Vacations hold so much promise: Relaxation! Discovery! Renewal! Strawberry daiquiris! So it's heartbreaking when a trip falls short and becomes a disappointment. We've heard from you -- our readers -- about the trips you felt needed a do-over because you were duped by marketing photos and websites that never showed the dated decor, unhelpful staff, poor housekeeping, or freezing pool temperatures of the hotel or resort you booked. We feel your pain, because we've been there, too. It's why Oyster's mission is to review every hotel with honesty and clarity. But even we have our own personal list of trips we're looking to redo. Here are six disastrous trips we'd like to revisit and how we'd do them right today.
Bocas del Toro Islands, Panama
“If I could re-do any vacation, it would definitely be a girls’ trip I took to the Bocas del Toro islands in Panama. Fresh out of romantic relationships, my friend and I thought that scuba diving and beach time would be the perfect distractions from our heartbreak and an empowering way to celebrate singledom. Instead, it rained constantly, our hotel room smelled terrible, most of the restaurants were closed, and none of the dive boats were operating due to poor visibility. In the end, we cut our losses and went home two days early! If I had to do it again, I’d look into a wellness retreat with lots of activities, like yoga, surf lessons, and massages, on offer. That way, even if the weather didn’t cooperate, there’d be indoor activities and like-minded people to meet.” —Megan Wood, Editor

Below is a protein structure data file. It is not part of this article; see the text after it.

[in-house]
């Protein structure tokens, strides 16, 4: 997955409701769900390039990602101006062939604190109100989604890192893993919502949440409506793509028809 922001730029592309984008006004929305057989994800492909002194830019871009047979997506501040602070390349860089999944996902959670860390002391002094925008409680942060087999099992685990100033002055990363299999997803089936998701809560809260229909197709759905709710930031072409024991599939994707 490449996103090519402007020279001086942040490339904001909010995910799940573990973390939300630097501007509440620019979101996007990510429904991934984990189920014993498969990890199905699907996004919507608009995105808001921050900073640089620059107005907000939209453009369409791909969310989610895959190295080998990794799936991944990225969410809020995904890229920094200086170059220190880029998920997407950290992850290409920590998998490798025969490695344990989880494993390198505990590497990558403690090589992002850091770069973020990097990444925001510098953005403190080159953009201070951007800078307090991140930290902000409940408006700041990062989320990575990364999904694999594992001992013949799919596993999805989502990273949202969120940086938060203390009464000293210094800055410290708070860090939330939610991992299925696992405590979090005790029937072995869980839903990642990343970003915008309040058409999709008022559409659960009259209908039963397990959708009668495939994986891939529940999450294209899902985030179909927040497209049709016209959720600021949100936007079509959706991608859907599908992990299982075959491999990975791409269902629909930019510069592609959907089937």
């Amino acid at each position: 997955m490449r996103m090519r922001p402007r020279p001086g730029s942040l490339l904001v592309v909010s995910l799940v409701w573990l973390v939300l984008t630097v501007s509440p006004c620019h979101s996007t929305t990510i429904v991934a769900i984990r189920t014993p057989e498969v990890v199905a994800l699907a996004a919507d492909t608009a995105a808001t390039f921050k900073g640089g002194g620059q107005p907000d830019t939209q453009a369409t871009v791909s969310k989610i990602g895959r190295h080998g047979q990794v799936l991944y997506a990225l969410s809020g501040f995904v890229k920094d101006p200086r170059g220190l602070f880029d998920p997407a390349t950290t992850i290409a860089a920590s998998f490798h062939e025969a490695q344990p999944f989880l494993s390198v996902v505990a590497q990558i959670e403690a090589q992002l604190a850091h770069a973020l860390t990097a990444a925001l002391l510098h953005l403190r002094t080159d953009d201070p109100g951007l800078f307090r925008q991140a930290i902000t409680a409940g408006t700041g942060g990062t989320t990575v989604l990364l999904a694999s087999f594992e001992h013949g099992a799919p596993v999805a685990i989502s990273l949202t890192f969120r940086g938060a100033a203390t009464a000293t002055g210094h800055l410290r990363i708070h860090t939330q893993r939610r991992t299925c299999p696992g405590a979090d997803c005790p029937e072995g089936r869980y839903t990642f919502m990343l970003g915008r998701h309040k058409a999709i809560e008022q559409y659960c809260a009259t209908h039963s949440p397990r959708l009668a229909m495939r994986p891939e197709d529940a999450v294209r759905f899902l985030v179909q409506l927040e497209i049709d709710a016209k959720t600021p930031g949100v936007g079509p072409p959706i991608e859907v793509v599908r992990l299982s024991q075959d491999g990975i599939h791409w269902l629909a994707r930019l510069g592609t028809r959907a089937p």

Pricing for Costa Rica Yoga Spa
“I base my vacations largely around food (who doesn’t?) and went to Quebec City with dreams of meat pies, cheese, and heaps of poutine. Fresh off a weekend in Montreal — where nearly every cafe, coffee bar, and bagel shop I wandered into was a hit — I didn’t think to plan out where to eat in Quebec City. Somehow, sadly, every meal was a miss. (Pro tip: Never order guacamole in QC.) Even the fancy restaurant at the Frontenac was a letdown: The big-ticket beef tenderloin was small and not especially tasty. However, the insane St. Lawrence River views and the ridiculously cozy atmosphere made up for it. I left town thinking QC was a bad foodie destination, but the reality is I goofed up with the restaurant planning. Next time, I’ll map out every meal, book a turret room at the Frontenac, and time the trip when the century-old ice toboggan run is open. Brr!” —Anne Olivia Bauso, Editor